The ferry pulls away from the terminal on the southern tip of Manhattan. White horses, green foam, a relentless churning of water beneath the propeller and rudder.
The wintry air pinches her cheeks. Hope faces forward, eyes fixed on Governors Island. She is so far away from home, a stranger to herself; it seems as good a place as any.
She grips the railings tighter, sees herself back in the hospital bed. Pulsing lights on the machines that kept her company. Floating in a nowhere world for hours, she thought. Later, she learnt it was weeks. No memory of the accident. At least, a half memory of falling, an echo of space and time and slipping between the cracks.
Doctors told her she was lucky. Lucky someone was there on that lonely Sunday midnight and saw the truck hit the taxi, a silver grille ploughing into yellow metal. Lucky they got her to the hospital in time.
Hope is grateful but she knows now it was already too late when they lifted her from the road. Her body healed but her brain did not. She could see, hear, speak, walk and cry, but her past remained like a cold, spent match, unable to spark into life again.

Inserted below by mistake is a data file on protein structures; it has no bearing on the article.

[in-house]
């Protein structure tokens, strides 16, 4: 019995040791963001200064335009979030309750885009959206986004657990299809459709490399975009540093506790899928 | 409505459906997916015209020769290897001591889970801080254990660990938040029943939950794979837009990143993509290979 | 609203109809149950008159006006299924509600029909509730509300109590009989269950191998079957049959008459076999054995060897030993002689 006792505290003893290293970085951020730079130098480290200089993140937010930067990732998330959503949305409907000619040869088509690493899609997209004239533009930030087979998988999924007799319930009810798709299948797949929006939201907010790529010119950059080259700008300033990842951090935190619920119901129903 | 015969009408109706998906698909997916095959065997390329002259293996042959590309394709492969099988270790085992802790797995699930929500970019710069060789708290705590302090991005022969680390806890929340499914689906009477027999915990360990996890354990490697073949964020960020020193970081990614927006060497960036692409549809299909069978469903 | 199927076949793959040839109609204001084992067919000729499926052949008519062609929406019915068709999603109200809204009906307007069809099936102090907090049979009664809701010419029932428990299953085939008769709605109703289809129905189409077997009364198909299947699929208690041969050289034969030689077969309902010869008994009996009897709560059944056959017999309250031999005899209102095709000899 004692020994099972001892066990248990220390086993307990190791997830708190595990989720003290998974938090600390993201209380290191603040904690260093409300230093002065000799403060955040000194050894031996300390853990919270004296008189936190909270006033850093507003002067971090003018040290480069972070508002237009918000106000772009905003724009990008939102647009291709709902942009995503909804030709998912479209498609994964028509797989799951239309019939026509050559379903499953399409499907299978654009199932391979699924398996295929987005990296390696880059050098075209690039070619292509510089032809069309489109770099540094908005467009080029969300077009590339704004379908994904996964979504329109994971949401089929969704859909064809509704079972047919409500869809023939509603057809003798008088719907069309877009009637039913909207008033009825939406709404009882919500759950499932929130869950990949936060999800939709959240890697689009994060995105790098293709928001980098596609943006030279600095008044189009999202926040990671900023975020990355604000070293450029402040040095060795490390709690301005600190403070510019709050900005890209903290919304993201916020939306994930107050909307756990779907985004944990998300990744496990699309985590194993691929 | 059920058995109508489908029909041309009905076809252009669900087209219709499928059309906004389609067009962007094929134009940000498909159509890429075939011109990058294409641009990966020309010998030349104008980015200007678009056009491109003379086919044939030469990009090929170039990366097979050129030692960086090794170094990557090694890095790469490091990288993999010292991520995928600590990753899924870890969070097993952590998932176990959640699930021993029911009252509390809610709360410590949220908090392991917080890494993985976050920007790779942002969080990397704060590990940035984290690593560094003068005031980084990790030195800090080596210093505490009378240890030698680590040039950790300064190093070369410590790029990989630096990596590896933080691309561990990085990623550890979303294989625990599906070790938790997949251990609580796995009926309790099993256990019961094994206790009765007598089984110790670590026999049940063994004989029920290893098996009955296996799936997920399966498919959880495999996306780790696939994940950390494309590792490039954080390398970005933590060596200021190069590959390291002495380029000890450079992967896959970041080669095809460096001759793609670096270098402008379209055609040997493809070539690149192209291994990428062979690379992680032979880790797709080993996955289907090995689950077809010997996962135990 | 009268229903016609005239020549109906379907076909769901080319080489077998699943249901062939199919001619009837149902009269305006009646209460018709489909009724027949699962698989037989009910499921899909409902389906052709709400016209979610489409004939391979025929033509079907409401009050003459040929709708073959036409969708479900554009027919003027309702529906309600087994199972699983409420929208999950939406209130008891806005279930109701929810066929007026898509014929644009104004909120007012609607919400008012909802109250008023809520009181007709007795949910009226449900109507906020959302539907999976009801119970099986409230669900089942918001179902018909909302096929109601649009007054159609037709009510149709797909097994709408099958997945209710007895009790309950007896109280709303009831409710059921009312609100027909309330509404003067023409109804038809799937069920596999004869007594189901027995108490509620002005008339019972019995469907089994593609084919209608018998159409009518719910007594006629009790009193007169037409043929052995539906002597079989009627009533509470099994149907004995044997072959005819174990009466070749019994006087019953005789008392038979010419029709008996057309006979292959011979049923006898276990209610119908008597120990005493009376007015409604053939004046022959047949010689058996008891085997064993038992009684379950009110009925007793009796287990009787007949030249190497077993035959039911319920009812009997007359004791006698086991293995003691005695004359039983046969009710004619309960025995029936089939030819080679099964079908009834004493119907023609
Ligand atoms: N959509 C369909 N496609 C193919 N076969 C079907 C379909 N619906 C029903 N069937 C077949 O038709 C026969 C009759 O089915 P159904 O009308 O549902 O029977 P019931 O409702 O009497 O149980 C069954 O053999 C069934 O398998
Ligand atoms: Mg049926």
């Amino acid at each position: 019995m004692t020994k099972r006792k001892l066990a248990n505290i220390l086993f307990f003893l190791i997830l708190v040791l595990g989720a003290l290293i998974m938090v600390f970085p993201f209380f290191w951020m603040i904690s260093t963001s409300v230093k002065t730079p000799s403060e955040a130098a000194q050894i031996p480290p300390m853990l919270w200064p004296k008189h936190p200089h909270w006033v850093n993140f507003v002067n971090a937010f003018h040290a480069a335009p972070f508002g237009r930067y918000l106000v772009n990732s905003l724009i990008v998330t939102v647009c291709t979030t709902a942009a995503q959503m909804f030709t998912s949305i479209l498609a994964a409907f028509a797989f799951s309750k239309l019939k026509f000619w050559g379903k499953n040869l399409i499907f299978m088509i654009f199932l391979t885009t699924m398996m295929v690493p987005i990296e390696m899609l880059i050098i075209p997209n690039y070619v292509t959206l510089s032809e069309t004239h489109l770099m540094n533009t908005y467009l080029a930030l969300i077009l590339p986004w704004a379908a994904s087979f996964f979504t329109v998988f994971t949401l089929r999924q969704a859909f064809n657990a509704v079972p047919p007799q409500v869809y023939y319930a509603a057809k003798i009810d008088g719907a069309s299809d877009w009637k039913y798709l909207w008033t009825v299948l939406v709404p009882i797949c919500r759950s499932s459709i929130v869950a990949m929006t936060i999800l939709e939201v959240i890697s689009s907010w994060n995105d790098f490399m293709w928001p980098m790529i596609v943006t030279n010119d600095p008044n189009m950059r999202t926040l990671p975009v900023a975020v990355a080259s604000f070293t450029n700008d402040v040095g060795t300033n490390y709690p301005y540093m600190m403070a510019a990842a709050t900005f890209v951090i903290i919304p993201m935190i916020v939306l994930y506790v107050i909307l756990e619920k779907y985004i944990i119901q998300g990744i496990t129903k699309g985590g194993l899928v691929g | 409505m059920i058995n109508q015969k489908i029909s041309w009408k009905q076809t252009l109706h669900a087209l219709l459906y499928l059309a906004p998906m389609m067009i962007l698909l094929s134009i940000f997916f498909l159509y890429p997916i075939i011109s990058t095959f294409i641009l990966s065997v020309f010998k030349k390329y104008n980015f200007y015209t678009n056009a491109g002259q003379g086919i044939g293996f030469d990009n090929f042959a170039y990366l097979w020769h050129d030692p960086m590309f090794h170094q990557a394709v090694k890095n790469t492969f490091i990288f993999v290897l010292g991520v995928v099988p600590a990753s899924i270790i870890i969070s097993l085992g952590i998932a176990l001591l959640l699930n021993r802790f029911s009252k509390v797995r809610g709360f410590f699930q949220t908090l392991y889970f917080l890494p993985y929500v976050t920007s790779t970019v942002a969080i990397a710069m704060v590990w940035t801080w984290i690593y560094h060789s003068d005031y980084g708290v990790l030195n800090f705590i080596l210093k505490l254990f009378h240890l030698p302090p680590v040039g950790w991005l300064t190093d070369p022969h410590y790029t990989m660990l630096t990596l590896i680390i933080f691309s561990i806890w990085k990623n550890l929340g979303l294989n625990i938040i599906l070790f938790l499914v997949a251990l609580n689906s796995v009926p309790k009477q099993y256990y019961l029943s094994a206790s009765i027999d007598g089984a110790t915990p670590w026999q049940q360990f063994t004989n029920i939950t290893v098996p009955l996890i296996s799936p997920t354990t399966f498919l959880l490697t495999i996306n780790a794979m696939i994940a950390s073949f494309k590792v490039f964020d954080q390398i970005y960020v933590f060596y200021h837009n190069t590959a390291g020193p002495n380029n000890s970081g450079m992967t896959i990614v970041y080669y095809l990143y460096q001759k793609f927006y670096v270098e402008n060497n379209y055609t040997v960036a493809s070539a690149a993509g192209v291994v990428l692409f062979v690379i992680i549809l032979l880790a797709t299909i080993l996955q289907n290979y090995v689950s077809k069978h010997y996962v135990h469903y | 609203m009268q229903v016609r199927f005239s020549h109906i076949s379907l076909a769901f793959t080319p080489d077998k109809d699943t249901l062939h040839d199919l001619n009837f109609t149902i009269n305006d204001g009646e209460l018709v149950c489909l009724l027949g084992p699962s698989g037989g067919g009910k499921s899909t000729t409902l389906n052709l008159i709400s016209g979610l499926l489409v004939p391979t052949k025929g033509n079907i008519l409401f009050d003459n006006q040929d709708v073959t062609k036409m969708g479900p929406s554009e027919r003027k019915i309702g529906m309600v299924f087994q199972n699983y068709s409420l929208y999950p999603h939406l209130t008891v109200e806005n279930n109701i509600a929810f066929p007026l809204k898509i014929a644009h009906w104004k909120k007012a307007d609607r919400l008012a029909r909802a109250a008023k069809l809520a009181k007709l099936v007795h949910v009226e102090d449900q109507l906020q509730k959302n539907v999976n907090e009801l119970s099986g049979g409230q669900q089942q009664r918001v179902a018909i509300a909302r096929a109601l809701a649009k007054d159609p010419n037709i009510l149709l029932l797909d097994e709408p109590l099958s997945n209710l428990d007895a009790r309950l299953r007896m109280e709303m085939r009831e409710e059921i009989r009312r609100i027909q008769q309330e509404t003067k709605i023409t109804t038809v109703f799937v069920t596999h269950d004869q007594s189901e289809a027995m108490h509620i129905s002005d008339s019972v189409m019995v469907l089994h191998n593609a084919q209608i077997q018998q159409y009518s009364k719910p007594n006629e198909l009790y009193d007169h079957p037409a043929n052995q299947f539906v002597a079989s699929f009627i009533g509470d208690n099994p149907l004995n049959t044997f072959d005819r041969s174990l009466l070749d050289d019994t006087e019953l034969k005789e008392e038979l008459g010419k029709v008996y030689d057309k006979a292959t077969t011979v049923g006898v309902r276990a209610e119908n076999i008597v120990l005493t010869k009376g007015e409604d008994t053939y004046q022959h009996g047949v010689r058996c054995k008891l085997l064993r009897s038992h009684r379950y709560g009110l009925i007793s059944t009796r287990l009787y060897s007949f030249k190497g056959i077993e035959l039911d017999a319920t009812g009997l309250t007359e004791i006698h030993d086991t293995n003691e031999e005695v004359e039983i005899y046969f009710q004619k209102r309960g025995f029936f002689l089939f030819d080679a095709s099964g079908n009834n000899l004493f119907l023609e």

It was to have been a once-in-a-lifetime six-month secondment. Subletting her flat in London, kissing her girlfriends goodbye. The youngest member of the New York team, the only woman, the only Brit. New clothes, new hair, trainers for walking and heels for meetings. Finally, Hope was living the life she wanted. The life she’d worked for.
But now? She couldn’t remember who she was.
Hope was patient. She walked the streets of Manhattan, trying to recreate memories from the landmarks she saw around her. She drank coffee in the Europa diner on Broadway, rode the subway, stared up at the Flatiron Building. The scars on her face and arms faded, but nothing jogged her memory. When Hope stared at herself in the mirror, she saw nothing but a visible ghost. She began to believe the woman she’d been had died, tangled in the wheels of the truck.
Hope pulls her green coat tighter around her shoulders. Today is the day.